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Succah, the Season of Our Joy
By Nina Amir Lacey
Sukkot ushers in Zeman Simhatenu, "the Season of Our Joy," yet I await the erection of our family sukkah each year with some trepidation. If I lived in a community with a large Jewish population, I am sure I would usher in this festival with all the joy I could muster. However, I live in a small, very-Christian Illinois town with less than 10 Jewish families, and our sukkah historically is the only one in any backyard within - or even near -- the town's boundaries.
When my husband hauls out the makings of our sukkah, I look around our yard tentatively to see if any neighbors are watching. This backyard project seems a pronouncement that we are different. Our booth appears to scream, "Look here! These people are Jewish!" as loudly as does the lack of Christmas lights on our house in December.
Like a magnet, our sukkah draws the neighborhood children to our yard. My children happily invite their friends inside for a snack, haphazardly fulfilling a Sukkot obligation, or to help decorate. I watch this inclusion proudly, but wonder what the parents will think about their children's visit to our sukkah.
I ignore my inhibitions about bringing attention to our backyard tabernacle and always invite several of the Jewish families in our town to join us for a sukkah decorating party. This actually makes me feel better, since, I rationalize, there is security - albeit false security -- in numbers.
More importantly, doing so creates a wonderful tiny Jewish community right here in our town. My children dance around the yard, overjoyed by the opportunity to share their sukkah with synagogue friends. Opportunities to feel part of a Jewish community even when not at the synagogue, which is 30 minutes away, are for all of us few and far between. In addition, building a sukkah in our backyard provides our children with continuity between their Jewish life at synagogue and religious school and their Jewish life at home.
Additionally, building a sukkah offers my husband and I a wonderful opportunity to teach our children about the sukkah and Sukkot. We explain to them that the Torah commands us to dwell in booths so all generations will know what it was like for the Israelites during their 40-year sojourn in the Sinai desert. We discuss with them what we must do inside the sukkah to fulfill this mitzvah. At the very least, we must bless and shake the lulav and etrog and say the blessings for the sukkah. At the most, we can actually eat, drink, and sleep in it.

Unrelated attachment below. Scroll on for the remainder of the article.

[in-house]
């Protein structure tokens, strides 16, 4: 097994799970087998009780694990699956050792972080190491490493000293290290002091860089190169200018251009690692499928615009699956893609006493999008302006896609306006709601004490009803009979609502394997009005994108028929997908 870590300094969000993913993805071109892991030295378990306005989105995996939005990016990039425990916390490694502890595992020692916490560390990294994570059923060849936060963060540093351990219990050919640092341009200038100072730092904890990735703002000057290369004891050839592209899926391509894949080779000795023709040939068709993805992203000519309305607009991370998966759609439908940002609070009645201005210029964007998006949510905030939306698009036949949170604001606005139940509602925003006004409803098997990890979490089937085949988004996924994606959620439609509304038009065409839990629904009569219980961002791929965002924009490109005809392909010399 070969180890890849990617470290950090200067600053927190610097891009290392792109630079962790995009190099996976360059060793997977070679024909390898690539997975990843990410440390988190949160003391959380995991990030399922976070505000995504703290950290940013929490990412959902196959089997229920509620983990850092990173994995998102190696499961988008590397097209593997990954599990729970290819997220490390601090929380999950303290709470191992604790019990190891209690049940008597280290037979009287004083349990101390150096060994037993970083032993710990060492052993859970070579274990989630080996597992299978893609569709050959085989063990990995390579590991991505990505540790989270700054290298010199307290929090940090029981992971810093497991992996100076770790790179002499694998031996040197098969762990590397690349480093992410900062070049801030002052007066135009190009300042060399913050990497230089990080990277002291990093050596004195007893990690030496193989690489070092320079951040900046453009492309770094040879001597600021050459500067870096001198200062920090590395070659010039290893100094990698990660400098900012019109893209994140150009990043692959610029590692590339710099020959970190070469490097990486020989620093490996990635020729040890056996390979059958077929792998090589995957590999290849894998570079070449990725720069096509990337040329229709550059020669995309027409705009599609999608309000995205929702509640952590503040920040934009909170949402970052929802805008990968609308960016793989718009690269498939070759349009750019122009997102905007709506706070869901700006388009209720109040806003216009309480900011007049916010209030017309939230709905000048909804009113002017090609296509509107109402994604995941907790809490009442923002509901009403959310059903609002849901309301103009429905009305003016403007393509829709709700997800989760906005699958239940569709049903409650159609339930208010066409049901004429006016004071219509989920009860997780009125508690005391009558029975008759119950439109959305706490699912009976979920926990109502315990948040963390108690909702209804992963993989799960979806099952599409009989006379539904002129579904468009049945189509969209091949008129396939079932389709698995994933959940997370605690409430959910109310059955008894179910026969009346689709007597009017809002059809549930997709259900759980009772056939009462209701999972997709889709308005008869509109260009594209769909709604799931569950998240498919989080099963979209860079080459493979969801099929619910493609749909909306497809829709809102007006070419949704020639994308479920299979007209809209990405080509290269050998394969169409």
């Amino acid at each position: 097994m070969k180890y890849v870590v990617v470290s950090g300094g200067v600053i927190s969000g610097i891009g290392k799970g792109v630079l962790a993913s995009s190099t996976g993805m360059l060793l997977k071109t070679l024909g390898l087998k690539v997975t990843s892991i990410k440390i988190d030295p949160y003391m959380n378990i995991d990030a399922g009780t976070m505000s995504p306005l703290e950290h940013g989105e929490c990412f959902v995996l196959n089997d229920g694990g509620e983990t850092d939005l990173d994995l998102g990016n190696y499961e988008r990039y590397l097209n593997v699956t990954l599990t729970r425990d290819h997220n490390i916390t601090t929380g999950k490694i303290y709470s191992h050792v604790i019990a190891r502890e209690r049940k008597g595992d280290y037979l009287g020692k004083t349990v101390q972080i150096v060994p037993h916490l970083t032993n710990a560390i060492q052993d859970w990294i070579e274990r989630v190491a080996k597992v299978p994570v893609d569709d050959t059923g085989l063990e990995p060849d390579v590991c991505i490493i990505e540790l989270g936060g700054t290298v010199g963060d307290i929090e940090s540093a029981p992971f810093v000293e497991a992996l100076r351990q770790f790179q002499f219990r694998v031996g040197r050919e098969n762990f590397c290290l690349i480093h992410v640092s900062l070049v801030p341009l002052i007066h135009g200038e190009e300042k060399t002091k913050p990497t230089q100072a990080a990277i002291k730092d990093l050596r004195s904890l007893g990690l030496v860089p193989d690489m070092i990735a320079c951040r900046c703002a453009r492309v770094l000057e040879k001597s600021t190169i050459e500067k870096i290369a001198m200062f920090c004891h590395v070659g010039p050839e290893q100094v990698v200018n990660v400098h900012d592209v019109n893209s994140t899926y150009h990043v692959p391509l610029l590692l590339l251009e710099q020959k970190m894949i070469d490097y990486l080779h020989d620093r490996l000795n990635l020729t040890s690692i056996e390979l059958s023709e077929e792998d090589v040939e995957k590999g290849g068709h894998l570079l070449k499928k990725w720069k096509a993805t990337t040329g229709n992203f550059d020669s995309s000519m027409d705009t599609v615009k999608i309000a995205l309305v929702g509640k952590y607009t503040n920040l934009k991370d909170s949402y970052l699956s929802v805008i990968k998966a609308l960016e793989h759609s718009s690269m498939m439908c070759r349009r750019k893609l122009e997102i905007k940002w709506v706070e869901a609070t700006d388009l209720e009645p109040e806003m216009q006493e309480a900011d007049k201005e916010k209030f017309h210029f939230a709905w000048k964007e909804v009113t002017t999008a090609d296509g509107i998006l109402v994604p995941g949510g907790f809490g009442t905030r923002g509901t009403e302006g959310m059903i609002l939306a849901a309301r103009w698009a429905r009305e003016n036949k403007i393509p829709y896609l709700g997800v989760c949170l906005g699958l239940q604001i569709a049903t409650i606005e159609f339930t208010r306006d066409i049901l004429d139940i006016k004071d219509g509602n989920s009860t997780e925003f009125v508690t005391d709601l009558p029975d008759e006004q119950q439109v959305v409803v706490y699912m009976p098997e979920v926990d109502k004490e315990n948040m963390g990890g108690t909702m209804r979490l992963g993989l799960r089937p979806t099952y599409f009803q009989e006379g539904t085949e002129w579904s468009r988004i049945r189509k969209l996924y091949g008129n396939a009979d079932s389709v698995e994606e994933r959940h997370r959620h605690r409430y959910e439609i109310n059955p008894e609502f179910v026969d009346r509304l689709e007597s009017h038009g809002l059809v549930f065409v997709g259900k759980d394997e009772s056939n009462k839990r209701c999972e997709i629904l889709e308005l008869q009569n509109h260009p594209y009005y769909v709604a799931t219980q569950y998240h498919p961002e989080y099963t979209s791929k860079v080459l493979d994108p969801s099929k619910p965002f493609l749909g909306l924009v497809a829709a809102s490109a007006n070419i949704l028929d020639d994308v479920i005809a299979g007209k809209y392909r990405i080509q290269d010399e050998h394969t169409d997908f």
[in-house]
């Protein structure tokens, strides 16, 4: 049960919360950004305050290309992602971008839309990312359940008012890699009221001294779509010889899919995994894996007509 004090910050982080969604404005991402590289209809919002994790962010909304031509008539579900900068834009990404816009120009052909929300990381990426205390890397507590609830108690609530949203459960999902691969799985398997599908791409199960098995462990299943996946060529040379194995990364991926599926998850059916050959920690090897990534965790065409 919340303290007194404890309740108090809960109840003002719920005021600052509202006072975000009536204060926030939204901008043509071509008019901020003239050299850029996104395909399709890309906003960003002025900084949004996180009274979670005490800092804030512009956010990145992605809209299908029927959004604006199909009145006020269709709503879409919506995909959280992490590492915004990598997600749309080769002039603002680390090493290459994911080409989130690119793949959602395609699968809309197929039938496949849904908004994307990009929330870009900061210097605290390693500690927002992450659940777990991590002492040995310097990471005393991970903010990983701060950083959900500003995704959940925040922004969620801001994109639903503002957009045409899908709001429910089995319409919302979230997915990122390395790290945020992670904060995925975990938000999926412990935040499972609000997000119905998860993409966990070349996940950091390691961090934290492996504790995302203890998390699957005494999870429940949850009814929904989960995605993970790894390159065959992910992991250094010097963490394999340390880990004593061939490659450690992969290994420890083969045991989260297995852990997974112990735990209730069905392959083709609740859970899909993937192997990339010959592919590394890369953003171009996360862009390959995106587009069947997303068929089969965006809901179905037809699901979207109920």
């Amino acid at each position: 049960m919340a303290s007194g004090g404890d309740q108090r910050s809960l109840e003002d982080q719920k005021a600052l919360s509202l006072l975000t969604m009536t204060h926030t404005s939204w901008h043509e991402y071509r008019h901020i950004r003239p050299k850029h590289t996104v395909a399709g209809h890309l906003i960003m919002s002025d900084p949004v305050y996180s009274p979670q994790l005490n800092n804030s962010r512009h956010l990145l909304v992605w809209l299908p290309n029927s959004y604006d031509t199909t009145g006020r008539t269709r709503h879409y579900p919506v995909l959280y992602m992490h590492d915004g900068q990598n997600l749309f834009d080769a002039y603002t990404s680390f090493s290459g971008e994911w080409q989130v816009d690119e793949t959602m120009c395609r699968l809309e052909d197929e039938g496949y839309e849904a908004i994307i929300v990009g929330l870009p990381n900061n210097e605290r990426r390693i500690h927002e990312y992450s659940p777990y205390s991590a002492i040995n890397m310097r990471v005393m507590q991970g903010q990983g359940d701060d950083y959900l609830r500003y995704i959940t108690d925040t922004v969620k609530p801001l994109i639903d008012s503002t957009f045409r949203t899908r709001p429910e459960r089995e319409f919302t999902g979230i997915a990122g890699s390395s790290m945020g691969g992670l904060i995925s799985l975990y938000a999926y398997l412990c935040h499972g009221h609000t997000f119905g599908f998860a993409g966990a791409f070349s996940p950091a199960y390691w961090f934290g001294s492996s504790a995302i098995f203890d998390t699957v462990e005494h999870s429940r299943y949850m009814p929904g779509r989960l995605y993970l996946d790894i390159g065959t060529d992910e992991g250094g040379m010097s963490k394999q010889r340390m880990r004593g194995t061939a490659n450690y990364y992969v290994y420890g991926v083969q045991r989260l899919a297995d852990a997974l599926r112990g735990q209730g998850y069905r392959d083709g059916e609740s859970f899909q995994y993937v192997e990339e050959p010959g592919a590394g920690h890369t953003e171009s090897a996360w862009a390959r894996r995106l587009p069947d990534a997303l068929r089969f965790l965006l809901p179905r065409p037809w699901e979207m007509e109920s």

Since some biblical scholars argue that sukkot actually are reminiscent of Hag ha-Asif, the ancient Festival of the Ingathering, we tell our children that during this fall harvest festival, the Israelites dwelled in temporary shelters constructed in the fields they were harvesting. In this tradition, decorating the sukkah with branches, fruits, vines, and other natural items serves as a glad expression of our gratitude for the sustenance provided us by the earth.
In either case, we assure them, the fact remains that Jews have been building and dwelling in sukkot for more than 3,000 years - and by building a sukkah of our own, we become part of that tradition.
I like to offer our children one more explanation for the commandment to dwell in booths. Some Jewish sages have argued that the original "huts" used after the exodus from Egypt were "God's Clouds of Glory," which he spread over Israel as protection. In light of this view, I tell them, our sukkah symbolizes God's constant and enveloping presence. Then I ask everyone to sit in the sukkah with his or her eyes closed and to try to feel God surrounding them.
If we have good weather during the week of Sukkot, we participate in a mystical custom, called Ushpizin. Each night we invite the spirit of one biblical person to visit us in the sukkah. Traditionally these are Abraham, Isaac, Jacob, Joseph, Moses, Aaron, and David. This practice helps our children remember some of their Jewish ancestors and reminds them that these seven forefathers also endured exile with God's protection.
Falling after Yom Kippur, Sukkot offers us the chance to rise from our prayers, contemplation and penitence to celebrate our inscription in the Book of Life for another year. So, we explain, during this holiday we joyously acknowledge being alive and life itself. We celebrate the cycles of the earth, of life, and of the Jewish holidays - from sadness to joy and back again, from quiet introspection to outward expressions and back again, and from dormancy to growth and back once again. In addition, the temporary nature of the sukkah reminds us of the impermanence of all that surrounds us and of life itself while grounding us in the knowledge that one thing endures - God.
"What could be more joyous than the abundance of the earth, life itself and our connection to God?" I ask my children. "Only the promise inherent in the mystical interpretation of Sukkot," my husband answers. The, we explain that Sukkot anticipates the arrival of the Messianic Age. Mystics say all the nations will participate in the Feast of Tabernacles as an initiation of peace throughout the world, and then 'The Lord shall be One and His name shall be One."
With that in mind, any last inhibitions I have about building a sukkah in our backyard dissipate, and I experience Sukkot as the season of my own joy.
Nina Amir Lacey is a Reform Jew and freelance writer living in Batavia, Illinois. She is currently writing a book about how to make Shabbat home observance meaningful and spiritual. To contact her, write to CPYWRTCOM@aol.com.
from the October 2001 Edition of the Jewish Magazine